RICHMOND, Va. (WFXR) — Attorney General Mark Herring and 18 others joined a coalition that filed a lawsuit to stop the new federal rule threatening to keep international students from studying in the United States.
The lawsuit was filed in the U.S. District Court in Massachusetts against the U.S. Department of Homeland Security (DHS) and U.S. Immigration and Customs Enforcement (ICE).
The attorneys general say the federal government’s “cruel, abrupt, and unlawful action to expel international students amidst the pandemic . . . has wrought death and disruption across the United States.”
“President Trump and Secretary DeVos are trying to leverage international students as part of an unlawful and dangerous attempt to strong-arm Virginia colleges and universities. Virginia’s colleges and universities are globally prestigious destinations for higher education, but instead of looking for ways to support our schools, the Trump Administration is trying to co-opt them into a never ending quest to deny the realities of COVID and demonize immigrants. Our Commonwealth is better for the presence and contributions of international students to our economy and campus communities, and I will do all I can to fight this hasty, dangerous new rule.”Attorney General Mark Herring
The lawsuit challenges an abrupt policy change by ICE to reverse instruction given at the beginning of the shutdown and allowed international students with F-1 and M-1 visas to take classes online for the duration of the emergency.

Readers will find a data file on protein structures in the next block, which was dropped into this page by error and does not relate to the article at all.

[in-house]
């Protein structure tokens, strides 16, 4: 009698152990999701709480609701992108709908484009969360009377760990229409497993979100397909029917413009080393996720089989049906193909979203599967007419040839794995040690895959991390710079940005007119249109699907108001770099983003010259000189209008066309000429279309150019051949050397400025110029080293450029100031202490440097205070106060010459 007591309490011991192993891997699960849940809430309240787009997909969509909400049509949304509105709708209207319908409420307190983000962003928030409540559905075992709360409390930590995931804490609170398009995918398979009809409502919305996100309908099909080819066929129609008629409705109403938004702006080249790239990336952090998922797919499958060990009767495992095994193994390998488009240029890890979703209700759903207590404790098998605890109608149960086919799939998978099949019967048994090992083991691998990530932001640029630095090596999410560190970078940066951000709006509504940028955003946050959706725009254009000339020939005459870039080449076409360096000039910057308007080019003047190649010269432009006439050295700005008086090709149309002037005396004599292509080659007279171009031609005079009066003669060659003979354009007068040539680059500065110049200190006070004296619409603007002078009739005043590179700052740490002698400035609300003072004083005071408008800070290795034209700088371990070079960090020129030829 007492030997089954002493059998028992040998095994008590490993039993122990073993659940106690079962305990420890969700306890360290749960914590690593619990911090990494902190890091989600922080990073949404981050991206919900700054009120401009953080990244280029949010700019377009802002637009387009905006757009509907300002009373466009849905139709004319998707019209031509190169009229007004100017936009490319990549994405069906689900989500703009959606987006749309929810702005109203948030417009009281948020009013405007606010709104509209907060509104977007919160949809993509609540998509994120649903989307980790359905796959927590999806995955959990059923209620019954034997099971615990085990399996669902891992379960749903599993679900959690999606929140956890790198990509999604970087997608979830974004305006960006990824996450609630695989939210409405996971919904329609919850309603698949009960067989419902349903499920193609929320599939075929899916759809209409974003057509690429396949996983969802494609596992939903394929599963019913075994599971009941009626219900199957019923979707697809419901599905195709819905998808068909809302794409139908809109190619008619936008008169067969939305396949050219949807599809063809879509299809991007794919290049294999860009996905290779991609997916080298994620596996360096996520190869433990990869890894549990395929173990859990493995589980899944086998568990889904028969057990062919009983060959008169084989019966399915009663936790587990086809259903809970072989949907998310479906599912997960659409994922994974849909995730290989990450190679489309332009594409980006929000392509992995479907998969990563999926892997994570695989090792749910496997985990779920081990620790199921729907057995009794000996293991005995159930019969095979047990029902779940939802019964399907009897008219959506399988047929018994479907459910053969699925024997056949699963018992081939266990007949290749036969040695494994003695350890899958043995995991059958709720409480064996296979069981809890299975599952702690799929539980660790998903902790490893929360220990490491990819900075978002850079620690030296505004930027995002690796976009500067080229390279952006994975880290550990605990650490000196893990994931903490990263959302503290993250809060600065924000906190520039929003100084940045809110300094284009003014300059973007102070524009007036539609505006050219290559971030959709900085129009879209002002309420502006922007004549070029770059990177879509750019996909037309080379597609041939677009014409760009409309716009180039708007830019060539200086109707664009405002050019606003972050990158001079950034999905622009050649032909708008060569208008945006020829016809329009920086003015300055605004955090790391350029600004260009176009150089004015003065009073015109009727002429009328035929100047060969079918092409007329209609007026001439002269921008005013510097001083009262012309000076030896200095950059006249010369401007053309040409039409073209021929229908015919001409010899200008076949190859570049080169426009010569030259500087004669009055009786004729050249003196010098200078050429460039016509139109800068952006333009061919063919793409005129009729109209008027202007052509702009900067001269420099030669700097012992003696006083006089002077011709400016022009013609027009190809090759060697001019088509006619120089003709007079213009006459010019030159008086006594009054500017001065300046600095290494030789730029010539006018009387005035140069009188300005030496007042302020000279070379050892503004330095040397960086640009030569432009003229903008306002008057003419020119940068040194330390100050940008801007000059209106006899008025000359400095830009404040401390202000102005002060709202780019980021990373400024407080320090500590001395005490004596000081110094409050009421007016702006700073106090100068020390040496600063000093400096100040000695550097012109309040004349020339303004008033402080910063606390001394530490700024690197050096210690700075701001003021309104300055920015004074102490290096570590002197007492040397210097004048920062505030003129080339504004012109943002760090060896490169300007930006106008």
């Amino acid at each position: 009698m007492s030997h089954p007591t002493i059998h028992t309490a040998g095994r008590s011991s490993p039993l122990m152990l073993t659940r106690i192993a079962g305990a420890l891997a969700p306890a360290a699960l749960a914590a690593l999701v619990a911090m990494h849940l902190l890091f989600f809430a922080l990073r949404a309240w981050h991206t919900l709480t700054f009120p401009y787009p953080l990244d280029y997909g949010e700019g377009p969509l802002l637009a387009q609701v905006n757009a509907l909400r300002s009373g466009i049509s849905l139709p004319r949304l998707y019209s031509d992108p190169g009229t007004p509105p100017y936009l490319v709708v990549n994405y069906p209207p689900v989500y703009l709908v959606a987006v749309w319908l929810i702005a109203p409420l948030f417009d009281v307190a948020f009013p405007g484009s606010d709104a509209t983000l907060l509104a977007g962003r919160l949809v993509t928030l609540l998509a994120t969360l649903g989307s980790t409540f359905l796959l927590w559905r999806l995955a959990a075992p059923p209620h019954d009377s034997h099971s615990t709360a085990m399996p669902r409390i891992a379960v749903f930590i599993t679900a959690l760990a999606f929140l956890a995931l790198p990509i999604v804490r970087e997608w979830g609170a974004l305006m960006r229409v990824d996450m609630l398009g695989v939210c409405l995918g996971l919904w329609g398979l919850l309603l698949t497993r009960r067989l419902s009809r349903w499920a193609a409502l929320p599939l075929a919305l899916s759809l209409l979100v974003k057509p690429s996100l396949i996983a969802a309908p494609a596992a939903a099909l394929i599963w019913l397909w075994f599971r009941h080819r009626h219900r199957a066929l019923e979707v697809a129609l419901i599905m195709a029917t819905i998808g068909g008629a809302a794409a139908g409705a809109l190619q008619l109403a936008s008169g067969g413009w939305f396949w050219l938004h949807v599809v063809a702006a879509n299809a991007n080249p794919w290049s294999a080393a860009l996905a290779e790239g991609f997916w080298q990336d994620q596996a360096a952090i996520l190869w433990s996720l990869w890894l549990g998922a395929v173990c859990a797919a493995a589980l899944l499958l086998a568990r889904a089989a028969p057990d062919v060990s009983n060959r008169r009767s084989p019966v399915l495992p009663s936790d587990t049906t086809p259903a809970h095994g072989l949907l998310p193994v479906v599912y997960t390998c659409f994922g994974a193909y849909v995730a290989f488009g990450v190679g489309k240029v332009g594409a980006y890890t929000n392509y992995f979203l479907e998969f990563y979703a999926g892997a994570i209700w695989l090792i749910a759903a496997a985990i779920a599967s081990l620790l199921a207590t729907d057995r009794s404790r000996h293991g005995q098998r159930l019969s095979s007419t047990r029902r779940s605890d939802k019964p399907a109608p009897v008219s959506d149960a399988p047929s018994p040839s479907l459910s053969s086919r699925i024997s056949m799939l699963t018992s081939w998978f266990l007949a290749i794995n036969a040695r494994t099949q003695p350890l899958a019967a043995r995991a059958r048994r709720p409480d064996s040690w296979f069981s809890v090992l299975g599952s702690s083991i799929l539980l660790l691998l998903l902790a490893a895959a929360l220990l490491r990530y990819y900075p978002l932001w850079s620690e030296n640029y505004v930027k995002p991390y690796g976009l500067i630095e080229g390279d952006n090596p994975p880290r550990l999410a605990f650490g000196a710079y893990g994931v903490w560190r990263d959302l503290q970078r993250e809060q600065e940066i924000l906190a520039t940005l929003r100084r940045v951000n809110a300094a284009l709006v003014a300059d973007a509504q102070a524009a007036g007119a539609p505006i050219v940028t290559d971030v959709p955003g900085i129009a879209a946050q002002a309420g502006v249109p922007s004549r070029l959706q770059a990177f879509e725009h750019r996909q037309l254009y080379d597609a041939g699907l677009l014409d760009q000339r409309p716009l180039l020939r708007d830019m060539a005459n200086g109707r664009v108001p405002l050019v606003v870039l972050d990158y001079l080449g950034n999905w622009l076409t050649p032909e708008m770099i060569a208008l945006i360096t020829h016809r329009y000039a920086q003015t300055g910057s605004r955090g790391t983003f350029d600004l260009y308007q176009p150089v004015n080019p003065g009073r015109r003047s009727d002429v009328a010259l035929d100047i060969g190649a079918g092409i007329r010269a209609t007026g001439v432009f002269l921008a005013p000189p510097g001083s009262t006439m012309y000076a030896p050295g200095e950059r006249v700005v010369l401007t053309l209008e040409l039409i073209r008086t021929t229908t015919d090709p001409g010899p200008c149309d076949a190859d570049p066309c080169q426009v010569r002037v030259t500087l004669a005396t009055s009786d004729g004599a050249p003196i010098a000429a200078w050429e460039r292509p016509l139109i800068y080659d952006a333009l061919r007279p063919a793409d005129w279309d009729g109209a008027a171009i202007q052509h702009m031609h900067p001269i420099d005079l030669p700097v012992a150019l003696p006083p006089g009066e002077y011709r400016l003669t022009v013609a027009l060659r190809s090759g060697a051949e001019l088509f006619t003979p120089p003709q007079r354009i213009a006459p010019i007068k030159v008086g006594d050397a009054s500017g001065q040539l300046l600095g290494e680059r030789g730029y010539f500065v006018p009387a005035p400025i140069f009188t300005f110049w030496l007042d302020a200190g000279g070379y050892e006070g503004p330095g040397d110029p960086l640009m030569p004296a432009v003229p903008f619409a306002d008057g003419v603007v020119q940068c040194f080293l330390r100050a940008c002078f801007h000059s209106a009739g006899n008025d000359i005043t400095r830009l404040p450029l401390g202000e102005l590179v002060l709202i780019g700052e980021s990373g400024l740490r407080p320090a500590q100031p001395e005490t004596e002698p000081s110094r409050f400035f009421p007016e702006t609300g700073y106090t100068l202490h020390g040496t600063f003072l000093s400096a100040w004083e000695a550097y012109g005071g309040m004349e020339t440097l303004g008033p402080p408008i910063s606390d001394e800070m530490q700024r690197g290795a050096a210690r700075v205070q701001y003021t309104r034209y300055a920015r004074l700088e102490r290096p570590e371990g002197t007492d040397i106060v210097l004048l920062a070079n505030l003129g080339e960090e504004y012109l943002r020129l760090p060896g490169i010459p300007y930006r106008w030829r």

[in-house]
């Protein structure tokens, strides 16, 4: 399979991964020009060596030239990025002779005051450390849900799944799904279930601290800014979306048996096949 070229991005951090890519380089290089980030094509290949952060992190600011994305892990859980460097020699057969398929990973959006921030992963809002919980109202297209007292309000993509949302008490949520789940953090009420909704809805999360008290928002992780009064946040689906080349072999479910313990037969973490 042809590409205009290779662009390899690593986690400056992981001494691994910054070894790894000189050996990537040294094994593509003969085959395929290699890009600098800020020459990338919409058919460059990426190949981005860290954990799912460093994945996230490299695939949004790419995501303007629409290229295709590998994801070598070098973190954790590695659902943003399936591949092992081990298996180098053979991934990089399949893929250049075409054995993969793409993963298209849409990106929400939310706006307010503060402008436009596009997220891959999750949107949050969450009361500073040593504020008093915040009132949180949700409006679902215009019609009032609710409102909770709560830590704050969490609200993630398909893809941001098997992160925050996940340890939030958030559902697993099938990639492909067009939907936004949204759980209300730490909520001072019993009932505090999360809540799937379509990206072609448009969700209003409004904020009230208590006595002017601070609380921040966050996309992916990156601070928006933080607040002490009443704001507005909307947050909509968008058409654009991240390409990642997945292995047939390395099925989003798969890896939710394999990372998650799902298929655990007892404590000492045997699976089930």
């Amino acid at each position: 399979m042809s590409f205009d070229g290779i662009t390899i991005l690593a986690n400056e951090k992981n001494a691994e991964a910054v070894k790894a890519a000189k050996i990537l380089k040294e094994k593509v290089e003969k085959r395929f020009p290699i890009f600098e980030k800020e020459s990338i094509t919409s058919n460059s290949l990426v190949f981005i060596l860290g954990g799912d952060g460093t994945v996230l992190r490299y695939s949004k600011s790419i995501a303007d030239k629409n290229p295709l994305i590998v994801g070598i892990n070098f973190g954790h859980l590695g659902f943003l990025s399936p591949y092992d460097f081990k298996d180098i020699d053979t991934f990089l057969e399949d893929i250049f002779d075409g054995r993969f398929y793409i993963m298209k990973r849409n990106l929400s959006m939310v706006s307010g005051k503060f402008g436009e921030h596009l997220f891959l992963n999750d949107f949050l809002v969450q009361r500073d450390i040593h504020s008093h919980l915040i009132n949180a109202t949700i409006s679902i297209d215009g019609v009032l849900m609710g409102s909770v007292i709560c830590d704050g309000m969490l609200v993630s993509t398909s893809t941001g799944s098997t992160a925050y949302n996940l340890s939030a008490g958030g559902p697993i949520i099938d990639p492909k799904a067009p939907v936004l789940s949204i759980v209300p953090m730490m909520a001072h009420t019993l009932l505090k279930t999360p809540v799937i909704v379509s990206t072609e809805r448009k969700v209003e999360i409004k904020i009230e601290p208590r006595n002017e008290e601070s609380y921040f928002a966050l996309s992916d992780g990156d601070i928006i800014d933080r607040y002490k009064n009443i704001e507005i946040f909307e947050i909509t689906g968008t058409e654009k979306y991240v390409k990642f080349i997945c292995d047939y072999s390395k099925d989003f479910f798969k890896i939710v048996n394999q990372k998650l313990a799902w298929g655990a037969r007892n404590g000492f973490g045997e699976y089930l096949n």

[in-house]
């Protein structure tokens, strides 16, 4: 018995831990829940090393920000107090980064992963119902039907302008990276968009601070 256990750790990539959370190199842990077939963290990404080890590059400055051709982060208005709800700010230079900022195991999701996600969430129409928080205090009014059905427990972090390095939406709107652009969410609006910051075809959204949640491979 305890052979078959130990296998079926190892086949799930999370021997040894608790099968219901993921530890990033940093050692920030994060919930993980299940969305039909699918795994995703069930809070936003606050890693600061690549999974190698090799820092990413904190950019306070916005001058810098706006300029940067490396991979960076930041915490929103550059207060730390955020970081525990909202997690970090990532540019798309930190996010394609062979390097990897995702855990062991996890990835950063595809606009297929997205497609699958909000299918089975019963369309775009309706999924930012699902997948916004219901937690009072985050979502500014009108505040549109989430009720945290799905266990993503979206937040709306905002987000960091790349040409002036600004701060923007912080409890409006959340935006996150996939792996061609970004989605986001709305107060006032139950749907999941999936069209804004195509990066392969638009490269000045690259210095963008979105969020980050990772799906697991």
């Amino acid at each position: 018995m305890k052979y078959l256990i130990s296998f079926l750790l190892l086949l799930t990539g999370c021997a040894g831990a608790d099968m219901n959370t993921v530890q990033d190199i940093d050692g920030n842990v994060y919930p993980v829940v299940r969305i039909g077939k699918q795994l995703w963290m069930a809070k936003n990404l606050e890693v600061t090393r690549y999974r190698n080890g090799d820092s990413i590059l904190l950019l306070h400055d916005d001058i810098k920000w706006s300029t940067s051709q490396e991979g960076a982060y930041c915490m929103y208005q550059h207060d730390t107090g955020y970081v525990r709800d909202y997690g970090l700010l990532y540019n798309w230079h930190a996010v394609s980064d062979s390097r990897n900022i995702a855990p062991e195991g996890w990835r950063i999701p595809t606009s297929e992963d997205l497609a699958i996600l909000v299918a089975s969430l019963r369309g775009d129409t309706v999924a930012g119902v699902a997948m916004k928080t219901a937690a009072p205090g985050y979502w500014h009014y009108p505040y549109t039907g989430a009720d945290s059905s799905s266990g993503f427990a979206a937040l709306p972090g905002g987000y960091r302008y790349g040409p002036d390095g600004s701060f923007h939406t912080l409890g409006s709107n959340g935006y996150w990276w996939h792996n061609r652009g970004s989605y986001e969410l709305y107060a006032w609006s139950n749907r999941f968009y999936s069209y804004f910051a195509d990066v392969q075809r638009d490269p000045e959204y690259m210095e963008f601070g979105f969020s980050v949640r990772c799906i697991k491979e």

On July 6, ICE announced that international students can no longer live in the United States and take all of their classes online during the pandemic. ICE told educational institutions to advise the federal government by July 15 whether they intend to offer only remote courses in the fall semester, and to certify by August 4 how much coursework would be in-person to certify students’ visas.
The lawsuit argues against the federal rule, saying it:
- Fails to consider the health and safety of students, faculty, and staff;
- Fails to consider the tremendous costs and administrative burden it would impose on schools to readjust plans and certify students;
- Fails to consider that, for many international students, remote learning in their home countries is not possible;
- Imposes significant financial harm to schools, as international students pay hundreds of millions of dollars in tuition, housing, dining, and other fees;
- Imposes harm to schools’ academic, extracurricular, and cultural communities, as international students contribute invaluable perspectives and diverse skill-sets; and
- Forces colleges and universities to offer in-person classes amid a pandemic or lose significant numbers of international students who will either have to leave the country, transfer, or dis-enroll from the school.
- Imposes significant economic harm by keeping thousands of international students from coming to and residing in the United States and finding employment in fields such as science, technology, biotechnology, healthcare, business and finance, and education, and contributing to the overall economy.
More than 13,500 international students currently study in Virginia.
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